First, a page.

As of Sunday, the Perth metropolitan region and Peel region in Western Australia; Townsville (including Magnetic Island and Palm Island) in Queensland; the local government areas of Ipswich, Logan and Redland within Greater Brisbane, and other local government areas in south-east Queensland including the Gold Coast, Lockyer Valley, Noosa, Scenic Rim and Somerset are now all in orange zones.
These join Alice Springs and Greater Darwin — incorporating the City of Darwin, Palmerston and Litchfield – which were declared orange zones on Friday,
Orange zone permit holders entering Victoria must isolate on arrival, get tested within 72 hours, and stay isolated until they get a negative result.
In Queensland, the City of Brisbane, Moreton Bay and the Sunshine Coast remain red zones.
Greater Sydney, including Central Coast, Shellharbour, Blue Mountains and Wollongong, also remain red zones.
The ACT and all other local government areas in New South Wales are orange zones.
People must have a valid permit, exception or exemption to enter Victoria, even if entering from a green zone.
Permits can be obtained at www.service.vic.gov.au.
For more about Victoria’s travel permit system visit www.coronavirus.vic.gov.au/victorian-travel-permit-system
As of Monday morning, there were no new locally-acquired COVID-19 cases recorded in Victoria, although there was one new case of an overseas traveller in hotel quarantine, and one person was in hospital.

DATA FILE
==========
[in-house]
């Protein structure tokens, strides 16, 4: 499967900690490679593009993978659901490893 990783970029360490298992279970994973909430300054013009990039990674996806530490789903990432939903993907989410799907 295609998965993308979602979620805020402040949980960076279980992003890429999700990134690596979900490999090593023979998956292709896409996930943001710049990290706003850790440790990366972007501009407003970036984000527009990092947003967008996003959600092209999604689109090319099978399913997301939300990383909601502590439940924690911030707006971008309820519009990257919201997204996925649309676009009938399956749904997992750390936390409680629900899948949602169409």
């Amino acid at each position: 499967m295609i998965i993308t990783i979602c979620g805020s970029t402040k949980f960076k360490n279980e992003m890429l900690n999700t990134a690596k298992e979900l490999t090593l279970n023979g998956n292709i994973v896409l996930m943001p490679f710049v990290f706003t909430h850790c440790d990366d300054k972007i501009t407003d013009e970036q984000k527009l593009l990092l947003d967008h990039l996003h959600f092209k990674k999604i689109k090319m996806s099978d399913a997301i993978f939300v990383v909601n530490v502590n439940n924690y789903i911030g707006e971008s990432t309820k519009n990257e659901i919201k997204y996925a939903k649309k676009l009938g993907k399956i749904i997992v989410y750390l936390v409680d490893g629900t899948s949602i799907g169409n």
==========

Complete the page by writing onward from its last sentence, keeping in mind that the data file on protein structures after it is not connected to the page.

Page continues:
There were 23 active cases in Victoria – five are locally acquired and 18 are overseas acquired cases.
On Saturday more than 15,000 vaccine doses were administered by Victoria’s state-commissioned services — 4362 were first doses of Pfizer and 10,789 were second doses.
This brings the total number of doses administered at these services to more than one million.
This week, there are almost 40,000 bookings in the system for first doses of Pfizer and more than 51,000 second dose bookings.
Victoria’s online booking system is now live at www.coronavirus.vic.gov.au/book-your-vaccine-appointment or people can phone the coronavirus hotline on 1800 675 398.
Information about Victoria’s vaccination centres can be found at www.coronavirus.vic.gov.au/vaccination-centres.
For information about current restrictions, visit www.premier.vic.gov.au/statement-acting-premier-5
The total number of confirmed cases in Victoria since the beginning of the pandemic is 20,714.

Where to access AstraZeneca and Pfizer vaccines in Wellington

Pfizer and AstraZeneca vaccinations are available in the Wellington Shire at:
Gippsland Regional Sports Complex, Sale, Mondays, Wednesdays and Fridays, 9.30am to 3.30pm; Wellington Respiratory Clinic, Inglis St, Sale, Monday to Fridays, 8.30am to 5.30pm, Saturdays 8.30am to noon; and Yarram Medical Centre, Tuesdays and Fridays 9am to 3.30pm.
Bookings must be made through the Victorian state COVID-19 Hotline, 1800 675
398, or online at portal.cvms.vic.gov.au.
Currently, AstraZeneca vaccinations are available at approved medical centres around the shire, including Ramahyuck Gippsland Family Practice, Sale; Maffra Medical Group; the Clocktower Medical Centre, Sale; Heyfield Medical Centre; Sale Medical Centre; Stratford Medical Centre; and Johnson Street Medical, Maffra.
Book appointments by phoning 1800 675 398. Walk-ins may be available at some clinics.
For more information about vaccination, go to health.gov.au/initiatives-and-programs/covid-19-vaccines/learn-about-covid-19-vaccines/about-theastrazeneca-covid-19-vaccine#covid19-vaccination-resources.